“When widely and intensely shared urban resources increase solidarity and generative potential, they can invert the tragedy of the commons paradigm.”
The article “The Co-City: From the Tragedy to the Comedy of the Urban Commons” by Sheila Foster published in The Nature of Cities, on 2 November 2016 analyses the concept of “urban commons” increasingly embraced by scholars, activists, citymakers, policymakers, and politicians. Taking reference from the essay “The Tragedy of the Commons” by Garret Hardin, the author investigates how the concept of the commons changed once applied to the urban context, acquiring new meanings and transformative potential. The article investigates the difference between natural resources (traditional commons) and urban commons, and analyses different forms of management and governance of common goods in cities in line with the Bologna regulation – and the related co-city protocol designed by LabGov – that defines “urban commons” as following:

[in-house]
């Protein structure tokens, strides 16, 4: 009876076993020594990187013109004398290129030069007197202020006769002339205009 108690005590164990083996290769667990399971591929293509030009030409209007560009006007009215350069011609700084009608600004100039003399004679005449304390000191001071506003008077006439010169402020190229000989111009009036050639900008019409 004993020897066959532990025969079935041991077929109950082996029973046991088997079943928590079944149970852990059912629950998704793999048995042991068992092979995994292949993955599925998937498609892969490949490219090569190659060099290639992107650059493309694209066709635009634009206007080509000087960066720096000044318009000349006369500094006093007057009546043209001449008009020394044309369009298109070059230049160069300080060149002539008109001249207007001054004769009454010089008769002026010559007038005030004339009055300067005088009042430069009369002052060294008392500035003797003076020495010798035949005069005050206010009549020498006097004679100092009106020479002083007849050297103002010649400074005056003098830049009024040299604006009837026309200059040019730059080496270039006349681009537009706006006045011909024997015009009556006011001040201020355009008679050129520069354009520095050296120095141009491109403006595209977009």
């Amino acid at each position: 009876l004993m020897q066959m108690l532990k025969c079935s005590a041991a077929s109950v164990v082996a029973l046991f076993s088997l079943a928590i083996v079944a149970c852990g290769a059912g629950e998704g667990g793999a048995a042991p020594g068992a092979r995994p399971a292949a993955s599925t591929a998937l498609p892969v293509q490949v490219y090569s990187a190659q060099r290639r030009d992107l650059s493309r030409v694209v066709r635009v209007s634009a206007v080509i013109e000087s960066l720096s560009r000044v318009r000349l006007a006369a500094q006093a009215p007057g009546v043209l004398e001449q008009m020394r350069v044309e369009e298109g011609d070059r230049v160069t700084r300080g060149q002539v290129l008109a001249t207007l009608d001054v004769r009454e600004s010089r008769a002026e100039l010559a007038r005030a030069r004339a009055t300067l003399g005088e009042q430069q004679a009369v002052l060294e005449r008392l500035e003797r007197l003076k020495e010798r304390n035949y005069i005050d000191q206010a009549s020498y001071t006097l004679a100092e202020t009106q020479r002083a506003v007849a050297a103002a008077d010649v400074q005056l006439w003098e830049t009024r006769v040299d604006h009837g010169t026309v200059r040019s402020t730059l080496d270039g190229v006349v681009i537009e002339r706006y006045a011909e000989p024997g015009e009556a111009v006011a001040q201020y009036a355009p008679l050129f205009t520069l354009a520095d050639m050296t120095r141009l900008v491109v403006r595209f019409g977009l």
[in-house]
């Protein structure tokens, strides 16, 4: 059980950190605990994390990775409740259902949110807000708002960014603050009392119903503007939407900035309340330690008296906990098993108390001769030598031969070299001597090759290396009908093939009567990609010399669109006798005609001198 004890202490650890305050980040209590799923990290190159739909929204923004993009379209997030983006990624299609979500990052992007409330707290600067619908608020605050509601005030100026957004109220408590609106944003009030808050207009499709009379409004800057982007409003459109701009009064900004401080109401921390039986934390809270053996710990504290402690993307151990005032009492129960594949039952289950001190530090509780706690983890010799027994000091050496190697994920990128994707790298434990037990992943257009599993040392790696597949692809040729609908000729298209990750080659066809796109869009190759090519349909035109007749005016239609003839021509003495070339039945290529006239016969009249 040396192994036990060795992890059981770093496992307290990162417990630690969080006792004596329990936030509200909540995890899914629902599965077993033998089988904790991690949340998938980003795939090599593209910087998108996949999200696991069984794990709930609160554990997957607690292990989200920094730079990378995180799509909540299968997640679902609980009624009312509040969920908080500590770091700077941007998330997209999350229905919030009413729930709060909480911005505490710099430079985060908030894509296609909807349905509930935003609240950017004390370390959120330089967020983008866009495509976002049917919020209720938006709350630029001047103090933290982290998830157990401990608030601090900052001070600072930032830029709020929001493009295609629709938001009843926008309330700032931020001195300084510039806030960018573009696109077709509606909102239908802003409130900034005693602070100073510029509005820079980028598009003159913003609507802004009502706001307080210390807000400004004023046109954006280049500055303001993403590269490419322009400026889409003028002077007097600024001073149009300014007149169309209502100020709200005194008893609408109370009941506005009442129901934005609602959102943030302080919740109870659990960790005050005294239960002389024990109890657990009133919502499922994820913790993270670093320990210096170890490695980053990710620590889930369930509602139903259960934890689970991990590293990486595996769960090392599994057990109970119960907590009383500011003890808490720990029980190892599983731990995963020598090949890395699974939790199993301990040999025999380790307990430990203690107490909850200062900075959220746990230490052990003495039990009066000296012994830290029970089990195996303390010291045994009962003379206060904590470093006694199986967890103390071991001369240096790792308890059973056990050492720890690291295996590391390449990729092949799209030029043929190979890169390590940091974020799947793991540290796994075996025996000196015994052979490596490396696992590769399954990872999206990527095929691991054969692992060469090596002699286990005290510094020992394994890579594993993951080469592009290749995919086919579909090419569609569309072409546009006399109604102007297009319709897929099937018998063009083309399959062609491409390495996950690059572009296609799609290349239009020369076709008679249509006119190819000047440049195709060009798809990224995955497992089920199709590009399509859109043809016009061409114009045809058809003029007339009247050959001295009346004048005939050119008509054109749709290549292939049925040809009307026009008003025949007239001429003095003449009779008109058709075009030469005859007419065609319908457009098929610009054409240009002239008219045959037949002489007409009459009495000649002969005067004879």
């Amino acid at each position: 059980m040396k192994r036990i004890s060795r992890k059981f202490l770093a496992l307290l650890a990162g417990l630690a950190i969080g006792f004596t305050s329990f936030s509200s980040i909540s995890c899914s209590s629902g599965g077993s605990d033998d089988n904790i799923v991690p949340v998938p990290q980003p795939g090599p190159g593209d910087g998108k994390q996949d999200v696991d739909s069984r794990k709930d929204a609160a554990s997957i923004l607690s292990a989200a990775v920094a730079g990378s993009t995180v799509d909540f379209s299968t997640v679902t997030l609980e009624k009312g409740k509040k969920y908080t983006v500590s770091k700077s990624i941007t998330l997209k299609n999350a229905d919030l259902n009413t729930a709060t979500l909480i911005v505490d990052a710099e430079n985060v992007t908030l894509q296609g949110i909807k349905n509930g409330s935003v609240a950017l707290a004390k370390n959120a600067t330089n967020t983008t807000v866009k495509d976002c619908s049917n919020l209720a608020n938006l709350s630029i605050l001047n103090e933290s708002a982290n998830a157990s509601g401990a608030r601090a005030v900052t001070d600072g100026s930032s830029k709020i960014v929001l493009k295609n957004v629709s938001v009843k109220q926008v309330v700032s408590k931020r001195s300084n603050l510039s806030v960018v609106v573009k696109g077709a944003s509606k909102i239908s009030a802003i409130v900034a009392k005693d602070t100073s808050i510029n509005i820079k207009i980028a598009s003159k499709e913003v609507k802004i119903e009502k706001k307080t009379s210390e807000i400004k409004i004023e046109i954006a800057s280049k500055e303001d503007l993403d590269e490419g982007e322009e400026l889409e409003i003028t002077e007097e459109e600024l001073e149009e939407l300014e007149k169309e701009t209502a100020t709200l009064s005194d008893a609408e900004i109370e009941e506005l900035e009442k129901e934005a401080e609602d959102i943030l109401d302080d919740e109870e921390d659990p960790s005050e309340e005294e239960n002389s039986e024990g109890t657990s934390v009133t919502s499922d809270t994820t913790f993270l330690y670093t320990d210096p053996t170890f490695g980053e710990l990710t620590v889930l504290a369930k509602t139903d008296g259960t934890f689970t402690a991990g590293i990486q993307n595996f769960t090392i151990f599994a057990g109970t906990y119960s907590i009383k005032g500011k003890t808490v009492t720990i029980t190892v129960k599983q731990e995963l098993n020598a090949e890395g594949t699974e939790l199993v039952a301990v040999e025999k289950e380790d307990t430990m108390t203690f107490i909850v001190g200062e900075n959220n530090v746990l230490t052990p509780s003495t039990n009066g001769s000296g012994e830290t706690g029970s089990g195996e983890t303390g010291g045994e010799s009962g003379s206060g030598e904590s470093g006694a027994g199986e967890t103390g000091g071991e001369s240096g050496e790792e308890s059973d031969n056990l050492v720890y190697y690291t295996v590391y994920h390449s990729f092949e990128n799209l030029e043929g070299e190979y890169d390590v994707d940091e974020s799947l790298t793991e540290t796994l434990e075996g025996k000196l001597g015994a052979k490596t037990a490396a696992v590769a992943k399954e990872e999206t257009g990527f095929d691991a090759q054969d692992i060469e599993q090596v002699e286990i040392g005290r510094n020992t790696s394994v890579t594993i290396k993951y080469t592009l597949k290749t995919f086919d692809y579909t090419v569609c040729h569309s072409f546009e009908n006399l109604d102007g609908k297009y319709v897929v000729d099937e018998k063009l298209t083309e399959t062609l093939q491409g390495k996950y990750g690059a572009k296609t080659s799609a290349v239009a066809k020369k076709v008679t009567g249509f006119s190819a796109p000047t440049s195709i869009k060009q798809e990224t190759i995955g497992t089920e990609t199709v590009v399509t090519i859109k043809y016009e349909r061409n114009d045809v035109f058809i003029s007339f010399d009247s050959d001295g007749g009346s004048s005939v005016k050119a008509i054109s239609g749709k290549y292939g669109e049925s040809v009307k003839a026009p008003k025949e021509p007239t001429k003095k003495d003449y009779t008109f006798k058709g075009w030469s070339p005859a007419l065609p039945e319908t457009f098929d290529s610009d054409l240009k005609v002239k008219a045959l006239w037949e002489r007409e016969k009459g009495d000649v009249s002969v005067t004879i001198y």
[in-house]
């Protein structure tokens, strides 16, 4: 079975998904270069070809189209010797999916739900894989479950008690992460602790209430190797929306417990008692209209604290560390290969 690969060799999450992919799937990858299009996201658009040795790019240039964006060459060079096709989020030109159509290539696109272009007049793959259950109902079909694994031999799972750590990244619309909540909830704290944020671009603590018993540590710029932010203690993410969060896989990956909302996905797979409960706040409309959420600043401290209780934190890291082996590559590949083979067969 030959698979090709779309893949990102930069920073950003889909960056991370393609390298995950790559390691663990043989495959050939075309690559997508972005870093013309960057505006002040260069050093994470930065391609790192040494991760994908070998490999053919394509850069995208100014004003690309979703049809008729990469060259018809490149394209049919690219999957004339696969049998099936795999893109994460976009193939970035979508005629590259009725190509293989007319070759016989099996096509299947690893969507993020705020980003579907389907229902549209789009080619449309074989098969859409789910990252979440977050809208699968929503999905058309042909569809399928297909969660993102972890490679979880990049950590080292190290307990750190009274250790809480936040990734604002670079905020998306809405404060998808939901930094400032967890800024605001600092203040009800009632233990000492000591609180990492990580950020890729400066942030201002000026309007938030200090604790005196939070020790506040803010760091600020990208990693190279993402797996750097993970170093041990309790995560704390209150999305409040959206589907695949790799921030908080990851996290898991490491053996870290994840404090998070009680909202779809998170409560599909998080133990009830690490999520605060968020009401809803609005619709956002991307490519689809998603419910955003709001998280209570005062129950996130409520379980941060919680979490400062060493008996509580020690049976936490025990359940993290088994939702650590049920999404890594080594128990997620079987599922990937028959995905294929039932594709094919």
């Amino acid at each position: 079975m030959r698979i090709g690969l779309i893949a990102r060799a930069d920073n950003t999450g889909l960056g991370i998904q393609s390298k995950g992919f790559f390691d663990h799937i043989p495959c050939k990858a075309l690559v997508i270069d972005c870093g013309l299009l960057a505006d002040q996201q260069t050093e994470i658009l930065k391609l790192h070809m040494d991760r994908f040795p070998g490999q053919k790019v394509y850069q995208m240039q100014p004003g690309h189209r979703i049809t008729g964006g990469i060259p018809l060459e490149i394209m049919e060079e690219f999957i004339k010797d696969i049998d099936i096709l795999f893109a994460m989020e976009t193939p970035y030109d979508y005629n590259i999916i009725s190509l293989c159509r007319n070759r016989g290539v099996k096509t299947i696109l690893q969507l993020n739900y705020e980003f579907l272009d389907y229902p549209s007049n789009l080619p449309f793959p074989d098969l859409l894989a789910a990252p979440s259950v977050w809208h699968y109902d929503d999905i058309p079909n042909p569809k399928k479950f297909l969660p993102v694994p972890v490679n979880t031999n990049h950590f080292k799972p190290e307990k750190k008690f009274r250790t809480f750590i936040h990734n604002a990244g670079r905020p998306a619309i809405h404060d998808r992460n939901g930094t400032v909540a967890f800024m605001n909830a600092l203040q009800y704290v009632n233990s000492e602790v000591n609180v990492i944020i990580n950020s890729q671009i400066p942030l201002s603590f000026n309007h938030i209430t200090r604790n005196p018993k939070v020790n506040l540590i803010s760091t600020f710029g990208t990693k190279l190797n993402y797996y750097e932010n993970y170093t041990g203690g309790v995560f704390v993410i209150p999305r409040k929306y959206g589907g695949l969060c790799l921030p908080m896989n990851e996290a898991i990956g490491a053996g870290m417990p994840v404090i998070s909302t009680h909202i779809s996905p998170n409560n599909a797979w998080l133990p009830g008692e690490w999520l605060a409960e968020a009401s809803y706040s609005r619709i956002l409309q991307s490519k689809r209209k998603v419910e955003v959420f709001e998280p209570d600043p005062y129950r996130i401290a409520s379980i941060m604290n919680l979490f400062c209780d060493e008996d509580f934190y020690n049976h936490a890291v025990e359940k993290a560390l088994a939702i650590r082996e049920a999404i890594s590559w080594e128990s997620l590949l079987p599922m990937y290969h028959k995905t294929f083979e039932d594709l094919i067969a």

“Urban commons: the goods, tangible, intangible, and digital, that citizens and the Administration, [through] participative and deliberative procedures, recognize to be functional to the individual and collective wellbeing…to share the responsibility with the Administration of their care or regeneration in order to improve [their] collective enjoyment”
Read the full article here.